Label: Pear - PDP 031 • Format: CD Unofficial Release Digipak • Genre: Rock •
After returning to England, John and Yoko rounded up familiar faces for what would become Mother [alternate take sessions for the couple's respective Plastic Ono Band L. Many of the songs had been written prior to the trip, but these were polished and several more were composed in California.
As John stated, "the ones I play on guitar I wrote on guitar, the ones I play on piano I wrote on piano". Sessions began on 26th September with pre-production work beginning two days earlier. In usual Lennon fashion, they were swift, described by John as being "done in ten days". Ten sessions would have been a more accurate assessment. Phil Spector, having proved his mettle on Instant Karma and Let It Be, as well as George's forthcoming All Things Must Pass, brought his "back to mono" sensibility to the sound of the record, resulting in it being a very "in your face" L.
Work on the L. The Beatles Book Monthly reported sessions taking place at EMI on October 1, 4, 5, 8, 9, 11 and 14 with initial mixes produced on the 22nd. All other work was completed by 27th October.
The different beginning] - John Lennon - The Alternate Plastic Ono Band were delivered to EMI on the 29th. Acetates of the final track layout were cut the next day. Upon release it was hailed as the best solo Beatle release thus far and to this day stands as arguably John's most consistent work. It's a harrowing listen, even 45 years on, however this did not deter it from becoming a top-twenty L. Although some of these tracks have appeared before, they are offered here in more complete form and in correct sequential order from a newly acquired mono monitor source tape.
Musically and lyrically it set the tone for the rest of the record. The early Mother [alternate take version is prefaced by a brief warm-up which leads directly into the take.
It is also performed on electric guitar Sultão Do Mato - Gloria Bomfim - Santo E Orixá a slightly quicker tempo than the piano-based album version, which results in a less menacing, more upbeat read of the song. After the take John comments, "That was more like it".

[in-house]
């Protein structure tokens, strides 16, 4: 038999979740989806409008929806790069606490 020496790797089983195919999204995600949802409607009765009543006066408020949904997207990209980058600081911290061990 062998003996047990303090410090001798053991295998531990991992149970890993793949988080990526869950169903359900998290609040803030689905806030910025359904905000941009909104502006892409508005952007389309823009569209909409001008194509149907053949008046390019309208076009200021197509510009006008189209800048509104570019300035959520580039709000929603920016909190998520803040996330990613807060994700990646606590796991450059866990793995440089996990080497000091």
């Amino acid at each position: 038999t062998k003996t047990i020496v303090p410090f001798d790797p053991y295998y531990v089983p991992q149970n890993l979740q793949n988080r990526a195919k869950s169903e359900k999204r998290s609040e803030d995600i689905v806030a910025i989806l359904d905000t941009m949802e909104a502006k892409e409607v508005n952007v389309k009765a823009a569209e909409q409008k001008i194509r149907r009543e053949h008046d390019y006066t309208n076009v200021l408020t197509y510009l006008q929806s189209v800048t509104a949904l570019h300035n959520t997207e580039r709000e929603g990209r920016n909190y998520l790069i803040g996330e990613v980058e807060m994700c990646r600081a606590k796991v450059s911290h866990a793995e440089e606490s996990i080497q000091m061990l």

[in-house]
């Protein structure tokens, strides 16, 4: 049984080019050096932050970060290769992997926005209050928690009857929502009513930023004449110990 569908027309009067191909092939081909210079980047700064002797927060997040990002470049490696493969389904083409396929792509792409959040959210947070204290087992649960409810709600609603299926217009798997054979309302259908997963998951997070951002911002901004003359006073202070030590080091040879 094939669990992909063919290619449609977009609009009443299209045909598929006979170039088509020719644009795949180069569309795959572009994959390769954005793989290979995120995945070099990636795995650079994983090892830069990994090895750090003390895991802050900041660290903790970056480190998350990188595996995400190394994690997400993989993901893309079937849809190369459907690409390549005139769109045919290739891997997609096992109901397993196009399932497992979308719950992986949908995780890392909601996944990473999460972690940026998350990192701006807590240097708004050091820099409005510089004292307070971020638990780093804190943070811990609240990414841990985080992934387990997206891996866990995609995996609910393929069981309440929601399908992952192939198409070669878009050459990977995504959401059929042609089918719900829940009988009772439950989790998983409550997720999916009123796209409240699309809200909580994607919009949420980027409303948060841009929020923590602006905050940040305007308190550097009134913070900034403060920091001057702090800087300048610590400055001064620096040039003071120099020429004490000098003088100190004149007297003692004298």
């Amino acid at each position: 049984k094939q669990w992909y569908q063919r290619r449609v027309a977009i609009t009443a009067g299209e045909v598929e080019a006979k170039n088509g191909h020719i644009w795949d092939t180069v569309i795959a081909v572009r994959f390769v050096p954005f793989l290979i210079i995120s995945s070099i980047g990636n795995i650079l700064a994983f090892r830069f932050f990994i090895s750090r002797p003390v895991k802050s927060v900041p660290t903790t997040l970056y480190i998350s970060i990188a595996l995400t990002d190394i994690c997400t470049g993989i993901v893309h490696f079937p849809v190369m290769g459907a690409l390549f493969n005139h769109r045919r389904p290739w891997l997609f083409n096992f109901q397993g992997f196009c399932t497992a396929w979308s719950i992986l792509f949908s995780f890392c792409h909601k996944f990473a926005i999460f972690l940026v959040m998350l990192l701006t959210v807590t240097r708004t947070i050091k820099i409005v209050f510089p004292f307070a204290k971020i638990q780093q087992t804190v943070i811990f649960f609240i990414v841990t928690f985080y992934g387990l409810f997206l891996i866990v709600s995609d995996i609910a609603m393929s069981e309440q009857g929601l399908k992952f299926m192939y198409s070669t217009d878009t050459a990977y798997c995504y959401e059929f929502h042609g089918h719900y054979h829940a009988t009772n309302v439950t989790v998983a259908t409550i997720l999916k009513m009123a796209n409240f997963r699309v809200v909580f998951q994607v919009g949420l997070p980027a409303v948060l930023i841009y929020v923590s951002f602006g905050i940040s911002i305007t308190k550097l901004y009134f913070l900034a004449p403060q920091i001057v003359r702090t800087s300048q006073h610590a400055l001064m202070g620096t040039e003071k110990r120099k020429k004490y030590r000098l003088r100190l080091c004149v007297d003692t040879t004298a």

Obviously, it wasn't. Four rings of an ominous bell later, he had it Matter Of Time - Trae - Later Dayz quicker tempo alternate take was only aired during The Lost Lennon Tapes radio series, but it's intro was talked over which spawned several different edits as bootleggers attempted to join the commercial and alternate versions.
Pegboy's The Dream Is Over provided this take from a tape source, but even this tape source was said to be incomplete. The commercial L. The version on Shaved Fish is in mono and fades prematurely.
A third edit of appears on 's Lennon Legend where it is listed as the "single edit". But, the single was in mono while the Legend version simply edits the stereo L. An intriguing rough mix appears to be taken from acetate on the Japanese CD Hushed Bells Over, which consists of the piano based backing, but with electric guitar accompaniment.
On first listening it may seem this mix Mother [alternate take be a forgery, but there are numerous variations in John's vocal during the repeated end chorus as well as a slightly longer fade. As an aside, George Harrison performed a brief, off-the-cuff, acapella rendition of it during an interview for the TV show Good Morning Australia in March It was also remixed for use in the Imagine: Documentary but it's brief appearance Mother [alternate take covered by narration.